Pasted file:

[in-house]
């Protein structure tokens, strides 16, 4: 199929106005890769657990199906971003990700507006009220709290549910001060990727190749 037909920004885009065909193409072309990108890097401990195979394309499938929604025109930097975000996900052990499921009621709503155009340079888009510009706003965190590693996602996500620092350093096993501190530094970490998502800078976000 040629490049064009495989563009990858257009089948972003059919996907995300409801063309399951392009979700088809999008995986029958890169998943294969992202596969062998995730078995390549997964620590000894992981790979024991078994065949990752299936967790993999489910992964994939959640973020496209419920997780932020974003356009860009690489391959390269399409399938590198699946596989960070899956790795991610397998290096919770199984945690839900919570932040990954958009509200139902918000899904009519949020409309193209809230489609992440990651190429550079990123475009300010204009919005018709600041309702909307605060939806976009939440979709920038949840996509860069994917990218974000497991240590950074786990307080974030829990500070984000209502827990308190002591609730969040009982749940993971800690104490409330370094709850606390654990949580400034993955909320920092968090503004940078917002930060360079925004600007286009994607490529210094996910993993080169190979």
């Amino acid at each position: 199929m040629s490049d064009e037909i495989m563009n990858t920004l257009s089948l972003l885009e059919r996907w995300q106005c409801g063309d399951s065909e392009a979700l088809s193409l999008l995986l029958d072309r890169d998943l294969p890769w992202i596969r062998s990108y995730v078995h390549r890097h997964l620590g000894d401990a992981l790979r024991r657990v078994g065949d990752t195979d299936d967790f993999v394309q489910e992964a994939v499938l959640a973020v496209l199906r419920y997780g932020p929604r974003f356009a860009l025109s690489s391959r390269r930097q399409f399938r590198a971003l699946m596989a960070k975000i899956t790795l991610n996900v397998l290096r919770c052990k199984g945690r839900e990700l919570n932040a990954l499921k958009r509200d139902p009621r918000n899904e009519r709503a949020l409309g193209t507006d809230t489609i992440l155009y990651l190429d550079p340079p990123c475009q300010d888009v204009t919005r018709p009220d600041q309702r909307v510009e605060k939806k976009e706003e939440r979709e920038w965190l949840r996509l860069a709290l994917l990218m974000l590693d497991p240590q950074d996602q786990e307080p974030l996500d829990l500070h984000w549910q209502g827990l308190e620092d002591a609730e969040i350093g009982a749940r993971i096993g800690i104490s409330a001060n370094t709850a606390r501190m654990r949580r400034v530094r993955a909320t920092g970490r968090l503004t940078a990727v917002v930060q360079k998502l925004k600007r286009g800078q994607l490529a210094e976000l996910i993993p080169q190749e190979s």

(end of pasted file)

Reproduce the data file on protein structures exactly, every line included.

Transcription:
[in-house]
């Protein structure tokens, strides 16, 4: 199929106005890769657990199906971003990700507006009220709290549910001060990727190749 037909920004885009065909193409072309990108890097401990195979394309499938929604025109930097975000996900052990499921009621709503155009340079888009510009706003965190590693996602996500620092350093096993501190530094970490998502800078976000 040629490049064009495989563009990858257009089948972003059919996907995300409801063309399951392009979700088809999008995986029958890169998943294969992202596969062998995730078995390549997964620590000894992981790979024991078994065949990752299936967790993999489910992964994939959640973020496209419920997780932020974003356009860009690489391959390269399409399938590198699946596989960070899956790795991610397998290096919770199984945690839900919570932040990954958009509200139902918000899904009519949020409309193209809230489609992440990651190429550079990123475009300010204009919005018709600041309702909307605060939806976009939440979709920038949840996509860069994917990218974000497991240590950074786990307080974030829990500070984000209502827990308190002591609730969040009982749940993971800690104490409330370094709850606390654990949580400034993955909320920092968090503004940078917002930060360079925004600007286009994607490529210094996910993993080169190979």
């Amino acid at each position: 199929m040629s490049d064009e037909i495989m563009n990858t920004l257009s089948l972003l885009e059919r996907w995300q106005c409801g063309d399951s065909e392009a979700l088809s193409l999008l995986l029958d072309r890169d998943l294969p890769w992202i596969r062998s990108y995730v078995h390549r890097h997964l620590g000894d401990a992981l790979r024991r657990v078994g065949d990752t195979d299936d967790f993999v394309q489910e992964a994939v499938l959640a973020v496209l199906r419920y997780g932020p929604r974003f356009a860009l025109s690489s391959r390269r930097q399409f399938r590198a971003l699946m596989a960070k975000i899956t790795l991610n996900v397998l290096r919770c052990k199984g945690r839900e990700l919570n932040a990954l499921k958009r509200d139902p009621r918000n899904e009519r709503a949020l409309g193209t507006d809230t489609i992440l155009y990651l190429d550079p340079p990123c475009q300010d888009v204009t919005r018709p009220d600041q309702r909307v510009e605060k939806k976009e706003e939440r979709e920038w965190l949840r996509l860069a709290l994917l990218m974000l590693d497991p240590q950074d996602q786990e307080p974030l996500d829990l500070h984000w549910q209502g827990l308190e620092d002591a609730e969040i350093g009982a749940r993971i096993g800690i104490s409330a001060n370094t709850a606390r501190m654990r949580r400034v530094r993955a909320t920092g970490r968090l503004t940078a990727v917002v930060q360079k998502l925004k600007r286009g800078q994607l490529a210094e976000l996910i993993p080169q190749e190979s």